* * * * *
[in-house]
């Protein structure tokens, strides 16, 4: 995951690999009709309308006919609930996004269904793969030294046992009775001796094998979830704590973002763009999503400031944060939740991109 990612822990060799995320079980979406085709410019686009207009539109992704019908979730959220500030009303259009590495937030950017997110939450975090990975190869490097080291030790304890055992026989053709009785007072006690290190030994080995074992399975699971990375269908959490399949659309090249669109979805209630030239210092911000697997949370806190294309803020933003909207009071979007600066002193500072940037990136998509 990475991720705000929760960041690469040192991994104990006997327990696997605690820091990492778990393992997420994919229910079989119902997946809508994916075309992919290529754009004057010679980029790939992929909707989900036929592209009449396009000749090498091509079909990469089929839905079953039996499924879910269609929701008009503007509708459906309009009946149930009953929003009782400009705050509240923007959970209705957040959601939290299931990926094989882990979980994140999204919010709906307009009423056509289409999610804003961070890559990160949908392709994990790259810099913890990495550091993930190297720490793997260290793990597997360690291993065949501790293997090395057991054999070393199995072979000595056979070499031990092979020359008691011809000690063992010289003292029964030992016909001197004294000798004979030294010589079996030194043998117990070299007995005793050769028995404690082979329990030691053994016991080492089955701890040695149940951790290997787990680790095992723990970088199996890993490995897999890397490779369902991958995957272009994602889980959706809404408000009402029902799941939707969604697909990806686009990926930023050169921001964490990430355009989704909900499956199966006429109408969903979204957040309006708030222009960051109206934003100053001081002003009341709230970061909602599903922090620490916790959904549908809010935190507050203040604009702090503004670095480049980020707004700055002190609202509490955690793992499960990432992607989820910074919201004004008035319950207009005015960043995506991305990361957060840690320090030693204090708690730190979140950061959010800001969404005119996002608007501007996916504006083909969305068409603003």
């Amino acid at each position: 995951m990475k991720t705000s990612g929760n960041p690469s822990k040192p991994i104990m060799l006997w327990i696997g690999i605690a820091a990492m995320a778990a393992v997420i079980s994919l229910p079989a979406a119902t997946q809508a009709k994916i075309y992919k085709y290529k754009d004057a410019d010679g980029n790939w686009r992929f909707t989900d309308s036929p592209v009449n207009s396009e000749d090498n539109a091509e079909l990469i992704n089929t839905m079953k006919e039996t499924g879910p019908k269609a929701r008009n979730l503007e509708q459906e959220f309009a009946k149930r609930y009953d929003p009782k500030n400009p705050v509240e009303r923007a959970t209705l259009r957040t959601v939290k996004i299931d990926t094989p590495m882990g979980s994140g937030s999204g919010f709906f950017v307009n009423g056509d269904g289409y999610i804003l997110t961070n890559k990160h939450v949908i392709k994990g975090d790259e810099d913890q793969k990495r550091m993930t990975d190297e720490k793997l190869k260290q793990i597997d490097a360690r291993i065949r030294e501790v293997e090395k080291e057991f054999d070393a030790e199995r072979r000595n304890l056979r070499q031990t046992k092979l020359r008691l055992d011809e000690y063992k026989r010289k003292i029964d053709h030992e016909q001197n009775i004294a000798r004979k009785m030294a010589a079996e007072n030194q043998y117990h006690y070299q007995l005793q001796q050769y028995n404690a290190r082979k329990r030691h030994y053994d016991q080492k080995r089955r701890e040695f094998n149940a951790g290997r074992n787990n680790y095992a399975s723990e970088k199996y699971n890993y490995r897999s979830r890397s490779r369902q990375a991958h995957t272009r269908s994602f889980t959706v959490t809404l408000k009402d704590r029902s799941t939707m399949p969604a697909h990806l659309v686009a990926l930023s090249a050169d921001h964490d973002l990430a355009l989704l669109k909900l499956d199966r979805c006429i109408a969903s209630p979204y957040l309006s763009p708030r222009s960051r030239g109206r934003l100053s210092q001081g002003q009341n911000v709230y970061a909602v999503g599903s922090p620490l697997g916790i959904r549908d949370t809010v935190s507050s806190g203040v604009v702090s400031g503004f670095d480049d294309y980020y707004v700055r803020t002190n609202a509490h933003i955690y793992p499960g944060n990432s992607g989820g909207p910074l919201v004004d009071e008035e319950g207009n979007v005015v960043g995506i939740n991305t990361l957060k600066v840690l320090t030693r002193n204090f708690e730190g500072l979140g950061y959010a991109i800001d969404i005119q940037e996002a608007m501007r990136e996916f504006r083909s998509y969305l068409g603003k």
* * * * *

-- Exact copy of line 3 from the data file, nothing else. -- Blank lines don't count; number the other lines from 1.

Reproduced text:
């Amino acid at each position: 995951m990475k991720t705000s990612g929760n960041p690469s822990k040192p991994i104990m060799l006997w327990i696997g690999i605690a820091a990492m995320a778990a393992v997420i079980s994919l229910p079989a979406a119902t997946q809508a009709k994916i075309y992919k085709y290529k754009d004057a410019d010679g980029n790939w686009r992929f909707t989900d309308s036929p592209v009449n207009s396009e000749d090498n539109a091509e079909l990469i992704n089929t839905m079953k006919e039996t499924g879910p019908k269609a929701r008009n979730l503007e509708q459906e959220f309009a009946k149930r609930y009953d929003p009782k500030n400009p705050v509240e009303r923007a959970t209705l259009r957040t959601v939290k996004i299931d990926t094989p590495m882990g979980s994140g937030s999204g919010f709906f950017v307009n009423g056509d269904g289409y999610i804003l997110t961070n890559k990160h939450v949908i392709k994990g975090d790259e810099d913890q793969k990495r550091m993930t990975d190297e720490k793997l190869k260290q793990i597997d490097a360690r291993i065949r030294e501790v293997e090395k080291e057991f054999d070393a030790e199995r072979r000595n304890l056979r070499q031990t046992k092979l020359r008691l055992d011809e000690y063992k026989r010289k003292i029964d053709h030992e016909q001197n009775i004294a000798r004979k009785m030294a010589a079996e007072n030194q043998y117990h006690y070299q007995l005793q001796q050769y028995n404690a290190r082979k329990r030691h030994y053994d016991q080492k080995r089955r701890e040695f094998n149940a951790g290997r074992n787990n680790y095992a399975s723990e970088k199996y699971n890993y490995r897999s979830r890397s490779r369902q990375a991958h995957t272009r269908s994602f889980t959706v959490t809404l408000k009402d704590r029902s799941t939707m399949p969604a697909h990806l659309v686009a990926l930023s090249a050169d921001h964490d973002l990430a355009l989704l669109k909900l499956d199966r979805c006429i109408a969903s209630p979204y957040l309006s763009p708030r222009s960051r030239g109206r934003l100053s210092q001081g002003q009341n911000v709230y970061a909602v999503g599903s922090p620490l697997g916790i959904r549908d949370t809010v935190s507050s806190g203040v604009v702090s400031g503004f670095d480049d294309y980020y707004v700055r803020t002190n609202a509490h933003i955690y793992p499960g944060n990432s992607g989820g909207p910074l919201v004004d009071e008035e319950g207009n979007v005015v960043g995506i939740n991305t990361l957060k600066v840690l320090t030693r002193n204090f708690e730190g500072l979140g950061y959010a991109i800001d969404i005119q940037e996002a608007m501007r990136e996916f504006r083909s998509y969305l068409g603003k």